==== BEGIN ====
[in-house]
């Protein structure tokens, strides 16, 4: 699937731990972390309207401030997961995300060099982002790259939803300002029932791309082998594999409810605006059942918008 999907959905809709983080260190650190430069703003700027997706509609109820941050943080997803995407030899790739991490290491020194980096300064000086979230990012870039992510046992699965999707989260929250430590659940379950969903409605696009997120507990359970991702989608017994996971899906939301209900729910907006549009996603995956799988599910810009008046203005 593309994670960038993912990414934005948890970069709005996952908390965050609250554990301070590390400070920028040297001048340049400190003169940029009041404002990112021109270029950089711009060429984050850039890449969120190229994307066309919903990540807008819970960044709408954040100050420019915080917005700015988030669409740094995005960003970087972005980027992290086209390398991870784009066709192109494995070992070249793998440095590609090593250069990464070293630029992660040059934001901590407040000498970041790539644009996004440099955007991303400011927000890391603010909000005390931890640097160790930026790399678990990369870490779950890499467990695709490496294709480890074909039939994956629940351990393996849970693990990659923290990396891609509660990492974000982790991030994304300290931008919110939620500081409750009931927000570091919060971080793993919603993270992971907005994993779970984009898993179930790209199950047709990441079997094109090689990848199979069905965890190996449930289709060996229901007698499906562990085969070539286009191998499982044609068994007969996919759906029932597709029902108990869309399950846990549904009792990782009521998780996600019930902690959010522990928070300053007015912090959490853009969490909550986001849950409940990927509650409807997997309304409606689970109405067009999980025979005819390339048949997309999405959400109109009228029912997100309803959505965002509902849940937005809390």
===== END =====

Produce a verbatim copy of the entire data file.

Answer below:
[in-house]
């Protein structure tokens, strides 16, 4: 699937731990972390309207401030997961995300060099982002790259939803300002029932791309082998594999409810605006059942918008 999907959905809709983080260190650190430069703003700027997706509609109820941050943080997803995407030899790739991490290491020194980096300064000086979230990012870039992510046992699965999707989260929250430590659940379950969903409605696009997120507990359970991702989608017994996971899906939301209900729910907006549009996603995956799988599910810009008046203005 593309994670960038993912990414934005948890970069709005996952908390965050609250554990301070590390400070920028040297001048340049400190003169940029009041404002990112021109270029950089711009060429984050850039890449969120190229994307066309919903990540807008819970960044709408954040100050420019915080917005700015988030669409740094995005960003970087972005980027992290086209390398991870784009066709192109494995070992070249793998440095590609090593250069990464070293630029992660040059934001901590407040000498970041790539644009996004440099955007991303400011927000890391603010909000005390931890640097160790930026790399678990990369870490779950890499467990695709490496294709480890074909039939994956629940351990393996849970693990990659923290990396891609509660990492974000982790991030994304300290931008919110939620500081409750009931927000570091919060971080793993919603993270992971907005994993779970984009898993179930790209199950047709990441079997094109090689990848199979069905965890190996449930289709060996229901007698499906562990085969070539286009191998499982044609068994007969996919759906029932597709029902108990869309399950846990549904009792990782009521998780996600019930902690959010522990928070300053007015912090959490853009969490909550986001849950409940990927509650409807997997309304409606689970109405067009999980025979005819390339048949997309999405959400109109009228029912997100309803959505965002509902849940937005809390």